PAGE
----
Monday, April 11, 2016

Jersey Boys Theatre Review

Drew Seeley, Matthew Dailey, Aaron De Jesus & Keith Hines (r) (Photo: Jeremy Daniel)

Infinite Possibilities

Blame it on Tony Soprano. I'm certainly no one's idea of a "Jersey Boy," but it's hard impossible to resist the raw energy and exuberance that is (New) Jersey. In theater form, it doesn't get any better than Jersey Boys... quite possibly my favorite modern production, and this year's best show (so far.)

Prior to 2014, I knew little to nothing about it. Seriously, nada. My first glimpse was on the big screen, courtesy of Clint Eastwood's film version (read my review here.) Then a few months later, I got to see the real McCoy (Frankie Valli & The Four Seasons) live at the Strathmore Music Center. I thought I knew it all; but until you see it live on stage, nothing can (properly) prepare you for the fun that follows.

Jersey Boys plays the National Theatre April 6-24 (Photo: Jeremy Daniel)

I must admit: I was a bit nervous early on, as the production opened with a very un-Jersey-like rap performance (in French, no less.) What was this... Paris Boys? Thankfully it didn't take long for Tommy DeVito & company to take center stage, and "restore order." Tommy, superbly played by Matthew Dailey took first dibs on narration, explaining a Jersey boy only has three career options, "Join the army, get mobbed up or become a star." Tommy sets his ears & eyes on the latter, enlisting the services of falsetto extraordinaire Valli (Aaron De Jesus) before taking turns in and out of trouble (and in some cases, prison.) The rest, as they say, is history.

Jersey Boys is beloved for its music, and with good great reason; but what I love most, is the trueness of its characters. What you see, is definitely what you get. These guys (and gals, more on them later) are down-to-Earth and fun/naughty. They're interesting to watch (what a concept!) so when they start singing, it's merely an extension of their greatness versus an irksome break in the action. Keep in mind, I'm not much of a "musical" guy either.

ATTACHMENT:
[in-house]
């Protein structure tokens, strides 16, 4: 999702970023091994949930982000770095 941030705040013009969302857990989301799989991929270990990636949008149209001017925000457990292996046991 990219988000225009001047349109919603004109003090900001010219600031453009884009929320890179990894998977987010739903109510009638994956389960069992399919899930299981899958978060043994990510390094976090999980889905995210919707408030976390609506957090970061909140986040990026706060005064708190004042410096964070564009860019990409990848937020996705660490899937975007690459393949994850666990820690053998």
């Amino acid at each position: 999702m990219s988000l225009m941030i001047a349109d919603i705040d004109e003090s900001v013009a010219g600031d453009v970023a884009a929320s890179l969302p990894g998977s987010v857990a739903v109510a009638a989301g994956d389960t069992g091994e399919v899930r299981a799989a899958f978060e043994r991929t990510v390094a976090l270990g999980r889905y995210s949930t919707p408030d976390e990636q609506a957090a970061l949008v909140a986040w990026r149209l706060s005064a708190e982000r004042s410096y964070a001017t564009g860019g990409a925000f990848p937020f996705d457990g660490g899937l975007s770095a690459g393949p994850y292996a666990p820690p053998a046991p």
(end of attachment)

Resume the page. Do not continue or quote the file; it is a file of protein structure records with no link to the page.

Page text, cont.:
It certainly doesn't hurt to have a frenetic pace... even faster than the movie, from what I recall. At least the first, less serious half. The musical numbers are a lot more uplifting too, featuring the "hat trick" of #1 hits "Sherry," "Big Girls Don't Cry" and "Walk Like a Man," each expertly performed (especially by De Jesus, who rivals the great Valli himself during "My Eyes Adored You.") Director Des McAnuff (wisely) shines plenty of light on its female leads as well. The Angels are equally fun, talented and (no offense to the fellas) a whole lot sexier. "My Boyfriend's Back" may not sound perfect; but it certainly takes the cake as the show's most energetic number (in a show filled with energetic numbers.)

The show also benefits from great lighting (Howard Binkley) and an ever-changing stage that looks simple at first (one catwalk, two flights of stairs and a street lamp that pops in & out) but comes alive with lightning fast transitions and a genius video angle of live performances ("Sherry," Ed Sullivan Show) There's also a smart marquee that lights up, and tells you where you are (Strand Club, Police Station, etc.) My favorite moment? Right before intermission, when the stage flips around, and we watch the boys perform from behind, basked in the warm glow of a dozen or so spotlights. So that's what it feels like to be a rock star. Talk about immersive!

The second half is comparatively more somber, as Nick Massi (Keith Hines) and Valli take over narrative duties. Gone is the cheer and hoopla, replaced by betrayal, failed relationships and even death. It sets the table for a comeback/reunion, of course; but I'd much rather replay the more upbeat first hour +, even if it meant missing out on terrific renditions of "Can't Take My Eyes Off You," and "Rag Doll," and a sentimental last word from each of the narrators.

Looking back, I'm rather amazed I liked loved it so much. After all, it has a lot of music (30+ songs) and it's pretty long (over 2½ hours with an 18-minute intermission.) Perhaps I'm getting soft/softer in my old age? Or maybe I really am a Jersey Boy at heart. "Two cars, three girls and four guys. Infinite possibilities." Infinite indeed.

Grade: A

Jersey Boys continues at the National Theatre through Sunday, April 24th. Click here to purchase tickets.